It is, however, perfectly in order to say something like:
    The learners may have trouble understanding the polysemous nature of two of the target phrasal verbs.
because that is a precise issue to do with the forms and the analysis of meaning (which you have already done and to which you should refer).
Do not list issues.  Explain them.
It is as well here to consider issues of first-language interference and first-language facilitation to which there is a guide, linked below.

Then you set out the solutions you have in mind.  Some like to use a table for this with problems on the left and solutions on the right.  That works well to make sure you have covered everything.  For example, in continuous prose:

There are issues both with transitivity vs. intransitivity and (in)separability with the target items so I have arranged the projector slides and the handouts to highlight the differences in colours and text font styles to aid the noticing process (appendix 2).  The first half of the text contains only intransitive forms of multi-word verbs (queue up, stand up etc.) and the second half contains transitive forms (push through, grab hold of etc.).  The answer to the first while-listening question can be arrived at without encountering a transitive or separable verb but the second question requires some noticing of the object of the verb.  For this reason, I shall play the recording in two distinct parts.
Three of the learners work in public transport of various kinds so will be familiar with the topic and may have some specialist vocabulary to contribute.  Others will be less well informed but they all struggle to get to work or school on overcrowded buses and trains so will be familiar with the topic area discussed in the audio text of a radio interview.  I shall make sure that the three groups all have one of the experts as a member so the expertise can be shared.

or, as a table:

Anticipated problem Solution
The listening task is quite challenging because the interview from a local radio station concerning overcrowding on trains is authentic and there is a good deal of potentially blocking lexis (see list in the analysis section). I am hoping that the three who work in the field may be able to help their colleagues and intend to introduce three of the items in the opening anecdote.  However, if the text still proves too difficult, I have the tapescript prepared on a handout and can project it on the interactive whiteboard if need be.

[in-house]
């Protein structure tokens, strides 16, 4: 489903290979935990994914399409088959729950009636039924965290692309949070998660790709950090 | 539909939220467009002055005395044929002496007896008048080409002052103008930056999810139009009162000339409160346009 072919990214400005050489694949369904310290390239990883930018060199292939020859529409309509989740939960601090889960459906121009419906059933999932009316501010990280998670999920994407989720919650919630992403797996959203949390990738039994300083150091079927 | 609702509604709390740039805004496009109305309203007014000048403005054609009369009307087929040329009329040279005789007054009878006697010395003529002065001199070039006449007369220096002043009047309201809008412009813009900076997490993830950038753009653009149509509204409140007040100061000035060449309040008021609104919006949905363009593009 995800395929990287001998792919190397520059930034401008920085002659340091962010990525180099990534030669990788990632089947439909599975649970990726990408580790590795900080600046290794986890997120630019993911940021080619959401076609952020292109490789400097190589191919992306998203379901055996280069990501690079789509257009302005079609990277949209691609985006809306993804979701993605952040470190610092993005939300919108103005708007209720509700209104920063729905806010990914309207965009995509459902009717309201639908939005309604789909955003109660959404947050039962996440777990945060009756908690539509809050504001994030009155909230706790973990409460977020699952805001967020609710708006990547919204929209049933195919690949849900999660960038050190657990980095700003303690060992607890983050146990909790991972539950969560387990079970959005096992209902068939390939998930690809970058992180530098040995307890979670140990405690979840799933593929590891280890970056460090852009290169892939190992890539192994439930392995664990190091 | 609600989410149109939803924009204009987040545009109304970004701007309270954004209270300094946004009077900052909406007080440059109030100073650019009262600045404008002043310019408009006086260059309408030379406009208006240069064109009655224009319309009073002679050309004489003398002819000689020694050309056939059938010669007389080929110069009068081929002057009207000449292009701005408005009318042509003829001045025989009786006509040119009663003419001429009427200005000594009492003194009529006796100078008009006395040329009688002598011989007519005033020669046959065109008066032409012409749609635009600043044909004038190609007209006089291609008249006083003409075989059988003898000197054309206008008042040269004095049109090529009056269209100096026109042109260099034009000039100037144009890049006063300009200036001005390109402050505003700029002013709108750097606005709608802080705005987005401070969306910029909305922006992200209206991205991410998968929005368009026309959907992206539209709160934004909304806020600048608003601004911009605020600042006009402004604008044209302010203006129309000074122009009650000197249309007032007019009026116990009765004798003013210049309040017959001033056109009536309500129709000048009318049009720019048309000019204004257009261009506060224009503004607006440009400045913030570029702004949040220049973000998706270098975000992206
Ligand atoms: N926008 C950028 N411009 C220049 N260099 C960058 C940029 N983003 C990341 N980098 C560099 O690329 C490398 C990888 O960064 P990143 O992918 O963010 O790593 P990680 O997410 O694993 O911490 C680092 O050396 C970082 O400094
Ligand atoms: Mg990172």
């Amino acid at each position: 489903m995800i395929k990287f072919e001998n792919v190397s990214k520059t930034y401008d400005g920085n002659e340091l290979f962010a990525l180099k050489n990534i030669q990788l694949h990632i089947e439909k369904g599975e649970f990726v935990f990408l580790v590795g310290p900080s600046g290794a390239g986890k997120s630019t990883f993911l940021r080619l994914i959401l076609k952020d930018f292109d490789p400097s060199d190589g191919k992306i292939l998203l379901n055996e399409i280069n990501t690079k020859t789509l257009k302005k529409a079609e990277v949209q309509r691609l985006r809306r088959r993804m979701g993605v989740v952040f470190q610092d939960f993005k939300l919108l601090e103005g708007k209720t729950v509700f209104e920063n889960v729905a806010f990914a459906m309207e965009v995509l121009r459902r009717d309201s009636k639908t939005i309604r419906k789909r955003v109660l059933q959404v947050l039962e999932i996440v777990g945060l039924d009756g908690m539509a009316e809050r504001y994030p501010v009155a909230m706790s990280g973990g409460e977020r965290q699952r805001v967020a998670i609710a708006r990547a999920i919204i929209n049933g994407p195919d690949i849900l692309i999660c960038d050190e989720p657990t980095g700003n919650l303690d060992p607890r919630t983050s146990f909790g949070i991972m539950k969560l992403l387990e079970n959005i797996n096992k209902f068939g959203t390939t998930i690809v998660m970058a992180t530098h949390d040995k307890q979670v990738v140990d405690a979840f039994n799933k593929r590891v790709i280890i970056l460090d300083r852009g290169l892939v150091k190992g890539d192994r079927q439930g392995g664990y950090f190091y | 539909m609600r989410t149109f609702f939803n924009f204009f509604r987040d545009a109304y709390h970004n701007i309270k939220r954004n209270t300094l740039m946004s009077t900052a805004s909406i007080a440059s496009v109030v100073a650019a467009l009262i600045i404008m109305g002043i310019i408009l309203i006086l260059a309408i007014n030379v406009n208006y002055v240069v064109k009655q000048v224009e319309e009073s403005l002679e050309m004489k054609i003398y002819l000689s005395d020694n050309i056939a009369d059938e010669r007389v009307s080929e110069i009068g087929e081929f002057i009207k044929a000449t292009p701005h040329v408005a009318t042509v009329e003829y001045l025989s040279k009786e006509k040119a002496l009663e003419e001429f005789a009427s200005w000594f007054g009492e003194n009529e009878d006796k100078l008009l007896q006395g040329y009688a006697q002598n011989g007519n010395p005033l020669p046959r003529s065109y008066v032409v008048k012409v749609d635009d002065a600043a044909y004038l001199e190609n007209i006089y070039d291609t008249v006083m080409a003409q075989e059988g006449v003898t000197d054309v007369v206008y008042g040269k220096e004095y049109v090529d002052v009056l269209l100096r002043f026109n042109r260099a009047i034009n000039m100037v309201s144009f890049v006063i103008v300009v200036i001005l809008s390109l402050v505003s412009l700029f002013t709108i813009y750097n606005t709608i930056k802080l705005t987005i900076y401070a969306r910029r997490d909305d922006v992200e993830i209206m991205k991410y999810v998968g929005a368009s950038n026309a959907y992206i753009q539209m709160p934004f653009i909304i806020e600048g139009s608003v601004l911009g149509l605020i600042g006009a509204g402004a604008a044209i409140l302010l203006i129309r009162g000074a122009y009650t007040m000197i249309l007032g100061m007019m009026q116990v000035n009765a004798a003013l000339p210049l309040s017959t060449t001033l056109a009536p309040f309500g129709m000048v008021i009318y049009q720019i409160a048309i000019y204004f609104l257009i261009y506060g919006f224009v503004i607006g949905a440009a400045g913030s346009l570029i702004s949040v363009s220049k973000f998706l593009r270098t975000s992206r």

The gap-fill task, too, to select the correct adverbial particle or preposition is challenging I am prepared to give those who find it so a handout of the possible choices to insert (thus making it a multiple-choice rather than an open-ended task).
The technology I want to use (audio playback and interactive white board) is usually reliable But I have a script of the text which I can project or hand out on paper if necessary should either or both fail.
Writing in an unfamiliar script for both the Urdu speakers in the group is a challenge and they do so slowly and often reluctantly. I shall, therefore, pair them with more fluent writers to compose the email to the council so that this does not delay things too much and throw the timing awry.

However you lay this section out, be precise here and avoid saying, for example:
    I will provide more practice
    I will drill the items
    I will explain the meaning

etc. because these are too vague.  The reader wants to know that you have planned in detail how you will deal with the problems.



This is the key planning role you are taking on.

The criterion for this section is

5h) describes suitably sequenced procedures and activities appropriate to achieving the stated overall aims and stage aims

assessorssay What assessors sometimes say:
The stage aims / interaction modes / procedures are missing.
The stage aims are expressed as procedures, not learning outcomes / aims.